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Reporting a Work Injury

As the claimant, you are responsible for notifying your employer that you have suffered a work injury and are asserting a claim for benefits, such as medical treatment and payment of lost time. Failure to provide timely notice is an affirmative defense that your employer and its insurance company must prove, but if they prove it, bars you from making a claim, no matter how bad your injury turns out to be.

In 2013, in response to pressure from employers and insurance companies, the Maine Legislature shortened the time period for providing notice of a work injury from 90 days to 30 days. The 30 days begins to run from the date the injury "manifests," in other words, when you knew or should have known, based on the information available to you at the time, that work was causing or contributing to your symptoms. Courts have interpreted this to mean the date your symptoms progress to the point where you need medical treatment or can no longer work.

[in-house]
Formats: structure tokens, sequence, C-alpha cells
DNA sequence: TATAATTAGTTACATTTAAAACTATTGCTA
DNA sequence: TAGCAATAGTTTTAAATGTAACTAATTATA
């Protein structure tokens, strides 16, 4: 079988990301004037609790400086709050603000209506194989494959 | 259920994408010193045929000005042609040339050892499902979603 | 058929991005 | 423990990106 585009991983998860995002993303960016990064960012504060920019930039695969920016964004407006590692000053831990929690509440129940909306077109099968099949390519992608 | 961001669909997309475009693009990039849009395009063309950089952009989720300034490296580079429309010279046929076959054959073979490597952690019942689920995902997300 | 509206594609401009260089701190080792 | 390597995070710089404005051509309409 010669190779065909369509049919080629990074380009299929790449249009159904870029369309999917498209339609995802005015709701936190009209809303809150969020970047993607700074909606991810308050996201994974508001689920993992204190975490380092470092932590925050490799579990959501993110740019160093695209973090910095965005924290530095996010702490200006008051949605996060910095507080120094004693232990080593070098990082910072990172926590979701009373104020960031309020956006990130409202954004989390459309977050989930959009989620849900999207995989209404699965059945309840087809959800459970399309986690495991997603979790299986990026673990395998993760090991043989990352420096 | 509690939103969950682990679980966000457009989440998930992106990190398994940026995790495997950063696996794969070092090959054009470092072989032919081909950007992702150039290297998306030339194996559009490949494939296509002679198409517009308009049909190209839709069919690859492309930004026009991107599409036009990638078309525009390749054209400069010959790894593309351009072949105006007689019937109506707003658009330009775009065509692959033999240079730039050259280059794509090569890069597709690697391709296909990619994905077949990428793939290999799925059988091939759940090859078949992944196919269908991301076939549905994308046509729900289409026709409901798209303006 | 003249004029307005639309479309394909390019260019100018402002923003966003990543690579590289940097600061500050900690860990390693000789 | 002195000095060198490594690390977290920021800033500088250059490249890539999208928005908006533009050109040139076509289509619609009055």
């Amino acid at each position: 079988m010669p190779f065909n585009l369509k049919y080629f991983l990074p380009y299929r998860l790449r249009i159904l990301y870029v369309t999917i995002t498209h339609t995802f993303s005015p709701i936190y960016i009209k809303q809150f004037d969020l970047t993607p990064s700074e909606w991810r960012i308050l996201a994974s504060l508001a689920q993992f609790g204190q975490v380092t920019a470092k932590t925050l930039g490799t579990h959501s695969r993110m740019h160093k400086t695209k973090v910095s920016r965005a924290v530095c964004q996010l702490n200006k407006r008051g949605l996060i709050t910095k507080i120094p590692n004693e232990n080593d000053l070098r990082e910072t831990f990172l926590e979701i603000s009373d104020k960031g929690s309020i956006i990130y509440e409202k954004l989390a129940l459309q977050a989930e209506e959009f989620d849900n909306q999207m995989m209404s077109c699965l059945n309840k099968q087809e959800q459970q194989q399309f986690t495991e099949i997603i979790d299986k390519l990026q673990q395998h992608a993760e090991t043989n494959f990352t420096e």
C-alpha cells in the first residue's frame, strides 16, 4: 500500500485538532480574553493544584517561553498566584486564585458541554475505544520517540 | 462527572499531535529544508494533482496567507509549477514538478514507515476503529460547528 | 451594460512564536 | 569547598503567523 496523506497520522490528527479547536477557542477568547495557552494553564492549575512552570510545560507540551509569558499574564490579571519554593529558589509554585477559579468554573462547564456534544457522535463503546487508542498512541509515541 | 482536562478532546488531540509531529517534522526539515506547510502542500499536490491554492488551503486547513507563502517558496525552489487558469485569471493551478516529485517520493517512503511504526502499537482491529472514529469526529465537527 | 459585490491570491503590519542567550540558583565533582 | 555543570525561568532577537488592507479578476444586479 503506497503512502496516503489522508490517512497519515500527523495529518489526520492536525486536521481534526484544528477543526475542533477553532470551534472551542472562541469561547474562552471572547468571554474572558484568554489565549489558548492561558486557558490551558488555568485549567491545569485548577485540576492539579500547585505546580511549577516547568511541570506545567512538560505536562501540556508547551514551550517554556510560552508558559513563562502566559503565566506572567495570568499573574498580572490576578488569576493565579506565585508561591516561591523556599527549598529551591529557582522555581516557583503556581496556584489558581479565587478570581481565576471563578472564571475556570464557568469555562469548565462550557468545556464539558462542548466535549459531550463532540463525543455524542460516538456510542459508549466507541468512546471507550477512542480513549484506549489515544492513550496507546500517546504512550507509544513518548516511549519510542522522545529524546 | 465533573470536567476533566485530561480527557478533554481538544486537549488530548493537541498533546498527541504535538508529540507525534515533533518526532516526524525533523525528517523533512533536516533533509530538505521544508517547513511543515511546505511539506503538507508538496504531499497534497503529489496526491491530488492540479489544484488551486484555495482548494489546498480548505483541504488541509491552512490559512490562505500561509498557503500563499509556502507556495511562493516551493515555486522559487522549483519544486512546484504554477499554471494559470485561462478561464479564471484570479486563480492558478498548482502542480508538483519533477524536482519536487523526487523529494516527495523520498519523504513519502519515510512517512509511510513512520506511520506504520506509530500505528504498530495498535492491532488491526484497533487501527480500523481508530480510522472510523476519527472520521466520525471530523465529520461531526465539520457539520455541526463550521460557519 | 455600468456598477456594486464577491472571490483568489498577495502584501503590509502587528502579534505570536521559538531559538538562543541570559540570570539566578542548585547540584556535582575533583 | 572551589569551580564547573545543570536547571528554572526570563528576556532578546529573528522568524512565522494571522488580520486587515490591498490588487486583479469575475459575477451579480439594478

When reporting a work injury, be sure to document the conversation in some form. Be sure to explain how the injury is work related. Do not assume that safety and human resource personnel will make that connection. Be specific as to when and how the injury occurred, or with gradual injuries, when symptoms began and the type of motion and equipment involved.

Many employers promote the culture of workplace safety so relentlessly that employees are afraid to report work injuries for fear of retaliation. Know that it is unlawful for your employer to retaliate against you for asserting your rights under the Workers' Compensation Act and monetary remedies are available.